This is what Africans really think of the Chinese

Story highlights

  • China is Africa's largest investor
  • It has been criticized for working with undemocratic African regimes
  • Despite this, an overwhelming majority like the Chinese

(CNN)Increasing Chinese investment in everything from small food enterprises to massive railway projects across Africa has drawn criticism and warnings of a future dependency on Asia's superpower.

But what do Africans themselves think about Chinese investors? Turns out, they love them.
    According to a recent report by Afrobarometer, almost two-thirds (63%) of Africans say China's influence is somewhat positive or very positive, while only 15% see it as somewhat or very negative.
    "There is a negative narrative of China in Africa," says Anyway Chingwete, co-author of the study and project manager at Afrobarometer and the Institute for Justice and Reconciliation in Cape Town, South Africa.
    "But I believe ordinary citizens have a positive sentiment because of the contribution China has made to Africa."
    The attitudes vary from country to country, with people in Mali (92%), Niger (84%), and Liberia (81%) being particularly glad to have them around.
    "This shows that African citizens are welcoming China's involvement," Chingwete adds.

    Show me the money

    It appears it's not the Chinese culture or language Africans like best. It's the potential financial investment China brings.
    When asked which factors contributed most to China's positive image, it was investment in infrastructure that came out on top.
    China invests more in Africa than any other country, with Ethiopia, Kenya, Tanzania and Angola among the biggest recipients of Chinese funds.
    Infrastructure development, for example highways and railways, is the main area of business for the Chinese in Africa, Chingwete says. They also invest in smaller enterprises and food outlets, according to the report.
    Africans also like the Chinese for bringing affordable cars and mobile phones to the continent, says lead author Mogopodi Lekorwe, a professor of Politics at the University of Botswana.
    "They used to be very expensive, but because these are now flooding the market, the prices have dropped.
    "People can now pick and choose among things that they didn't have access to in the past," he adds.
    But the Chinese are not the only ones looking to do business with African countries. Colonial powers still have an influence, particularly in Francophone countries, Lekorwe says.
    However, this influence appears to be waning in some countries, says Chingwete.
    "Of the largest players in Africa, China and the U.S. are the main countries."

    United States versus China in the race for Africa

    Some African countries now prefer the Chinese development model to that of the US and former European colonial powers, the study revealed.
    When asked which country would be the best model for the future development of their country, 24% of Africans picked China.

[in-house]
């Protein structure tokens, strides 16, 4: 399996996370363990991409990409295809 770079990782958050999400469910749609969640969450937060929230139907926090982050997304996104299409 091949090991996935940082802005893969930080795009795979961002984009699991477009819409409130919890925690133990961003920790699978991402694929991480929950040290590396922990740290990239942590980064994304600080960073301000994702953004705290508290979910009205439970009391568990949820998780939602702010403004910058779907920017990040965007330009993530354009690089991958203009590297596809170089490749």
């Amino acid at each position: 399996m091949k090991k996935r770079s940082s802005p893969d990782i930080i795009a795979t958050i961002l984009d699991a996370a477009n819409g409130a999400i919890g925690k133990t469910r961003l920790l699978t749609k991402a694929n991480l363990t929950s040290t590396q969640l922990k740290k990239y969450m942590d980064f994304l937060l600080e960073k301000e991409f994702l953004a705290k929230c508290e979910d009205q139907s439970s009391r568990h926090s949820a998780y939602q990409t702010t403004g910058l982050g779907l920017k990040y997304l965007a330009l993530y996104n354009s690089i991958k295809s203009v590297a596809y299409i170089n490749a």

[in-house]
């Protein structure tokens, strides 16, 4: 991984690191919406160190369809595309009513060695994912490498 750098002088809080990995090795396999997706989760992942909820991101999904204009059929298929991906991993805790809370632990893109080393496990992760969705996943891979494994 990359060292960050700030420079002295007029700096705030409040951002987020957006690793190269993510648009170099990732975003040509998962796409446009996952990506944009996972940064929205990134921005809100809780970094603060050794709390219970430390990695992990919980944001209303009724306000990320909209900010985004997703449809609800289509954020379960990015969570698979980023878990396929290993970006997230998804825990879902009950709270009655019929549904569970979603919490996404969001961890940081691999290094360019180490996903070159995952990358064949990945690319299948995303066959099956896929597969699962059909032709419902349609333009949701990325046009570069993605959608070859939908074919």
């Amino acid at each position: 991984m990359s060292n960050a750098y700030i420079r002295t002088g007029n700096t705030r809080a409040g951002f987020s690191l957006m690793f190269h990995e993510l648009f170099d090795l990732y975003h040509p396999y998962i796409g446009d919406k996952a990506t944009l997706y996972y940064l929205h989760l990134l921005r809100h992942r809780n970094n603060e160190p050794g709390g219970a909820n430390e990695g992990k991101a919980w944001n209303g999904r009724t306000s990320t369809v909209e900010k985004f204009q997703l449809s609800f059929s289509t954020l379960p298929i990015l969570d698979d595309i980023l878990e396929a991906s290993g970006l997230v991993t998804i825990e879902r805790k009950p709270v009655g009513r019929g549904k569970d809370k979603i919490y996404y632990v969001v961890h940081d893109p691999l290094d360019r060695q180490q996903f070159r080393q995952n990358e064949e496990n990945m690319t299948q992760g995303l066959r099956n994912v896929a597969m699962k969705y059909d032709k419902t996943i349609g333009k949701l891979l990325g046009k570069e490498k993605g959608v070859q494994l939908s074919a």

However, across all countries surveyed, the US still came out on top, with nearly a third (30%) of all respondents preferring it.
    About one in 10 respondents prefer their former colonial power (13%) or South Africa (11%).
    At a closer look, this varies greatly from country to country. Out of the 36 countries surveyed, people from 10 countries were particularly keen on the Chinese development model, with Cameroon, Sudan and Mozambique being the top three.
    On the flipside, Liberia, Cape Verde, Kenya, Nigeria, Ghana, South Africa and Morocco all put the American model above the Chinese.
    Some former French colonies said they preferred the French model.
    "In Tunisia, Benin, Mauritius and Burkina Faso, for example, there is still some level of influence from France which they find positive, and so they choose France's development model," Chingwete says.
    South Africa scored particularly high in neighboring countries such as Lesotho, Zambia, Zimbabwe and Malawi.

    Poor quality products?

    It's not all rosy, however. Negative opinions of China are present among Africans too, with some saying that Chinese products weren't always of the highest quality.
    They are also afraid of losing jobs to the Chinese, and some say they can't compete with the Chinese work ethic, Lekorwe says.
    "The Chinese are available 24 hours to do work, whereas a local will say: 'Look, I have a family here.'"
    "That's some of the things that people have been complaining about, but they certainly do have a positive image overall."
    Kenya's new $13bn railway was funded by China.

    China's global image

    Globally, the attitude towards China is somewhat positive, according to a 2014 study by Pew Global.
    Across the 43 nations surveyed by Pew, a median of 49% expressed a favorable view of China, compared to 32% thinking of them unfavorably.
    However, China's overall image in Europe and the U.S. was mostly negative. Only 35% of Americans had a positive view of China, whereas 55% were negative.

    A future China - Africa superpower?

    Nigerian President Muhammadu Buhari has dinner with Chinese Premier Li Keqiang in Beijing in April 2016.
    The U.S. and China are competing fiercely over African business, says Lekorwe.
    "I think the Chinese do everything they possibly can to become number one," he says.
    "They want to become the number one superpower."
    However, an increased Chinese influence over Africa may cause trouble in the future, and perhaps stifle the development of democracy, Lekorwe says.